From the start it’s essential to build in ongoing evaluation and success criteria, a road map for mentors to follow every step along the way. The course takes mentors through the planning stages to create a business case. They are provided with a sequenced model in which helpful prompts enable them to cover the right information, such as a rationale, costs/benefits to their organisation and how the programme will be evaluated. It’s dubbed by one trainer, “the Rolls Royce” model. Mentors can select the most relevant sections; few need everything. Following the rigorous process ensures a greater chance that the mentors’ programmes will be accepted, and embeds within them a business skillset and commercial knowledge to draw on for future enterprises.

The importance of context

Projects like these can flounder when the product is the only focus. To be more sustainable, a mentoring programme has to be contextualised. As Dylan Wiliam famously observed, “Everything works somewhere, and nothing works everywhere,” so an ongoing strand was group discussion of mentors’ different organisational contexts, their daily and long-term pressures and opportunities – all in a safe space with pre-agreed protocols.

Group members were encouraged to continue exchanges, as happened last year via Future Learn or in their own WhatsApp groups. Some embryonic Communities of Practice have sprung up and could continue to spread ongoing support and experimentation as mentor programmes unfold.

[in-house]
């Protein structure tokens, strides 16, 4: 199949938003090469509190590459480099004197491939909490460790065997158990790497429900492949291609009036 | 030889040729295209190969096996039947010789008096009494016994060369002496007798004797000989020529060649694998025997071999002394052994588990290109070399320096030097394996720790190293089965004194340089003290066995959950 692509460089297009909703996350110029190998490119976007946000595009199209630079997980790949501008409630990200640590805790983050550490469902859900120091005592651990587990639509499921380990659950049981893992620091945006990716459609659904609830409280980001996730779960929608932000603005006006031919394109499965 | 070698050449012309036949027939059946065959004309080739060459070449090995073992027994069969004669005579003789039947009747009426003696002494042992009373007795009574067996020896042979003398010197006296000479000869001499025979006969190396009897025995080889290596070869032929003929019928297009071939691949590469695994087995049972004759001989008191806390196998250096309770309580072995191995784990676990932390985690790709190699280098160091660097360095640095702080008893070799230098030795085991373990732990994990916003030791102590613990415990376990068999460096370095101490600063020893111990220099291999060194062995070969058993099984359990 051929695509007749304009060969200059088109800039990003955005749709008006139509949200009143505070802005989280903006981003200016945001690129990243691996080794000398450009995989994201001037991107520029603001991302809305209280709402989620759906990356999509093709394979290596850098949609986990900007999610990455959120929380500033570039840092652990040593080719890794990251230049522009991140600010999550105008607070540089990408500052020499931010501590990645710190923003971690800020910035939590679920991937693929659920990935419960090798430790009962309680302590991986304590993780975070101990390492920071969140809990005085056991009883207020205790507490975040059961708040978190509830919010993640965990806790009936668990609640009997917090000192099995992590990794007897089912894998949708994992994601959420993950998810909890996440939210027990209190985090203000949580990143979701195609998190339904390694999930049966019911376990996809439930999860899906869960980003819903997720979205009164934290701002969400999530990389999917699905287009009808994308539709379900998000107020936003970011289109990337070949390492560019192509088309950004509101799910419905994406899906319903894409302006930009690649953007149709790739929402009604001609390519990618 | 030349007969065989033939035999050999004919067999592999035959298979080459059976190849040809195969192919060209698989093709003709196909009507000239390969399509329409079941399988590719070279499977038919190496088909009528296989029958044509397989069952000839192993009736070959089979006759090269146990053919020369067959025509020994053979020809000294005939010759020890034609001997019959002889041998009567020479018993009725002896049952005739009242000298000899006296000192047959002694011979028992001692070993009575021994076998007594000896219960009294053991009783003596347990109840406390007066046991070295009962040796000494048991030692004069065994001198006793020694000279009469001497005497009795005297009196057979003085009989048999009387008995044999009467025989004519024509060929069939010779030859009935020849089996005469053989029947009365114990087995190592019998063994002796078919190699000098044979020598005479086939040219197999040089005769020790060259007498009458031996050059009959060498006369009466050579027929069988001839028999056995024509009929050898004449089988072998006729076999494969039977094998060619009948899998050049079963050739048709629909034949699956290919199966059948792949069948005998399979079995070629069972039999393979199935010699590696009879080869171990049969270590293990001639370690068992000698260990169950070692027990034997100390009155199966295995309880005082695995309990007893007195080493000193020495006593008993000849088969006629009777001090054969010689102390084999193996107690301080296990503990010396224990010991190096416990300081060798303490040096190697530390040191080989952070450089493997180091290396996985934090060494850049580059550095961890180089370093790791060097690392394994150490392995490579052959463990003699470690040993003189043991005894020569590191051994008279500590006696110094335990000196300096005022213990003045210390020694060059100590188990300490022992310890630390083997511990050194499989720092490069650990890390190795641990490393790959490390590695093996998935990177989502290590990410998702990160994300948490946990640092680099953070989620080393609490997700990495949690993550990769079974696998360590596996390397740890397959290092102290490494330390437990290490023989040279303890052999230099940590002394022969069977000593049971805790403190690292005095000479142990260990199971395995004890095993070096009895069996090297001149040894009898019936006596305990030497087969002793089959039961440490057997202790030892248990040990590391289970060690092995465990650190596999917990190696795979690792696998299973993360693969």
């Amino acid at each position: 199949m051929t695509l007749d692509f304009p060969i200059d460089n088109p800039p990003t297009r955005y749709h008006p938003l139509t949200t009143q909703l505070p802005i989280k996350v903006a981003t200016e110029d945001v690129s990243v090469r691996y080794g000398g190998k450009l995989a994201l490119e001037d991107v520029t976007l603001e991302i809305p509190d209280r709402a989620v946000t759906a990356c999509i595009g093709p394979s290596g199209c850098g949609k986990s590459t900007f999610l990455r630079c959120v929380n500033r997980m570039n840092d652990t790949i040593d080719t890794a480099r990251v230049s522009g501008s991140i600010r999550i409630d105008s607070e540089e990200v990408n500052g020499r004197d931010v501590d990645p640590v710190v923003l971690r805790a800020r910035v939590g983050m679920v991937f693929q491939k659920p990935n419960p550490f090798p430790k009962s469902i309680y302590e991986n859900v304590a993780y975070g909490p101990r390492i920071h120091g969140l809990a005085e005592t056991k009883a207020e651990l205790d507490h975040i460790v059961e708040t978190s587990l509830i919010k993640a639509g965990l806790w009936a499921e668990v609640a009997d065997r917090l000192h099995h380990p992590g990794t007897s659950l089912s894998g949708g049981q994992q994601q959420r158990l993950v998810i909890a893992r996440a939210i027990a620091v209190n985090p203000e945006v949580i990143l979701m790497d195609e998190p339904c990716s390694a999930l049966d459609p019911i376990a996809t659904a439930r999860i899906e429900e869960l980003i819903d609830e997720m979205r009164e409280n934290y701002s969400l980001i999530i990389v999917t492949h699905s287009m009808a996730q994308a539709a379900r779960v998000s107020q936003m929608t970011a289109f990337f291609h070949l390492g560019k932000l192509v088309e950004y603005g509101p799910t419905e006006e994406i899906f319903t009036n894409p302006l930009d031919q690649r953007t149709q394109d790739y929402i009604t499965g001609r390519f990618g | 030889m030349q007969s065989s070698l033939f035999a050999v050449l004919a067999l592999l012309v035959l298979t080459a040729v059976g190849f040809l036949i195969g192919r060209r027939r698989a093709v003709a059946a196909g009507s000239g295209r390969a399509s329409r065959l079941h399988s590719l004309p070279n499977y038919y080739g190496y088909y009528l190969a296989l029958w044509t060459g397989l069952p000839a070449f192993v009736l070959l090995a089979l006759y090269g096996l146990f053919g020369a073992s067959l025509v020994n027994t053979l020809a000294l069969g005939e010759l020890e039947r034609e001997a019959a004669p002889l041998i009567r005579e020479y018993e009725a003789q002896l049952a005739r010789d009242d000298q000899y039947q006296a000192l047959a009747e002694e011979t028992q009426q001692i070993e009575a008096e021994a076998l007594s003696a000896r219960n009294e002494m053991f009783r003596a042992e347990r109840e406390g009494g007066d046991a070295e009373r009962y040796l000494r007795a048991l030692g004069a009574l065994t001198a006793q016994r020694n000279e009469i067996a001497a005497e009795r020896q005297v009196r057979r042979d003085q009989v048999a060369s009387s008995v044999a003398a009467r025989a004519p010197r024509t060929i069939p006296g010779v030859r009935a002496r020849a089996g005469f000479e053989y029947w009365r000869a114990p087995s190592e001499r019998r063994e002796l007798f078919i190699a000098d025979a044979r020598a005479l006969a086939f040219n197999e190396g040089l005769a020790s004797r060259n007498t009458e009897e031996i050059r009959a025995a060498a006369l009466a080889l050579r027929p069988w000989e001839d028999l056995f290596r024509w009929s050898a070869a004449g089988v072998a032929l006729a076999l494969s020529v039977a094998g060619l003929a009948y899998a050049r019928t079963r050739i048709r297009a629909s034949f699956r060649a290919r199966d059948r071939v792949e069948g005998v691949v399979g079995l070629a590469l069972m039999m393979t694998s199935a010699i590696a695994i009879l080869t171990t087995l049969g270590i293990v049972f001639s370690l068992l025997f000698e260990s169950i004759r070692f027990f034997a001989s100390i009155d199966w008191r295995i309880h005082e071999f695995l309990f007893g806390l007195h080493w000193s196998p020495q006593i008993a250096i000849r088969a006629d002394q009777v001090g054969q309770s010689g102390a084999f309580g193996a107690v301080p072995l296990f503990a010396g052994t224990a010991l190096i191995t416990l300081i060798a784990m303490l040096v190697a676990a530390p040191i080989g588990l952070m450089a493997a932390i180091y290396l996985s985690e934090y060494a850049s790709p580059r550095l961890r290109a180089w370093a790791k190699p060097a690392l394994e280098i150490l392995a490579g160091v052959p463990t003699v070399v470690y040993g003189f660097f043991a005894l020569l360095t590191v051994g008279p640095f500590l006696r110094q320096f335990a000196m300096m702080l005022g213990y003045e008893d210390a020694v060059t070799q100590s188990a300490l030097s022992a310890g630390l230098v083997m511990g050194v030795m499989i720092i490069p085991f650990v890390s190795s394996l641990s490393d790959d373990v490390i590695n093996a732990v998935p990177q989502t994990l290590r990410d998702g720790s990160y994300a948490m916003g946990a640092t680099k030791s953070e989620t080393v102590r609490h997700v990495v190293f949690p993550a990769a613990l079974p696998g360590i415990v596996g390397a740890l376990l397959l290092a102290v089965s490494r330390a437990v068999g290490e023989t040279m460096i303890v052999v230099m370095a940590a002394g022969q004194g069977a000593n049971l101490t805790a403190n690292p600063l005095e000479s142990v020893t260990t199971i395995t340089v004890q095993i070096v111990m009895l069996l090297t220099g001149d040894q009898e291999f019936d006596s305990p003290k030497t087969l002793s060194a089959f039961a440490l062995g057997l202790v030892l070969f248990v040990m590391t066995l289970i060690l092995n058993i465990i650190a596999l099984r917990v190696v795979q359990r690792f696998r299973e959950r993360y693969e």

Already we have anecdotal reports of more teachers seeking mentoring to improve their classroom delivery as a result of the mentors’ more finely-tuned practice, particularly active listening and better questioning technique. Success breeds confidence to experiment further.

A bonus product of the course was a mentoring handbook, generously shared by one member and adopted and adapted by others. Participants’ presentation slides indicated how much of the course had been synthesised to form a compelling case and implementation plan. There have been encouraging reports about positive feedback from senior leaders, who wanted some modifications before programmes were implemented – signs of a promising dialogue.

Shifting organisational culture

Perhaps it’s blue sky thinking but, looking at the products of the course, it seems possible that some programmes will not only last beyond the course but could also help shift organisational culture from judgemental to developmental – even transformational. Some could even support organisational change: amalgamation of colleges needs mechanisms to create a new identity and harmony between former independent sections, for example.

And of course, the most significant players in transferring learning from course to educational organisations are the mentors themselves. In the upheaval of pandemic conditions, they have been extraordinarily resilient, focused, positive, and proactive. Far from being empty vessels into which learning must be poured, they are the conduits and the agents of much needed change.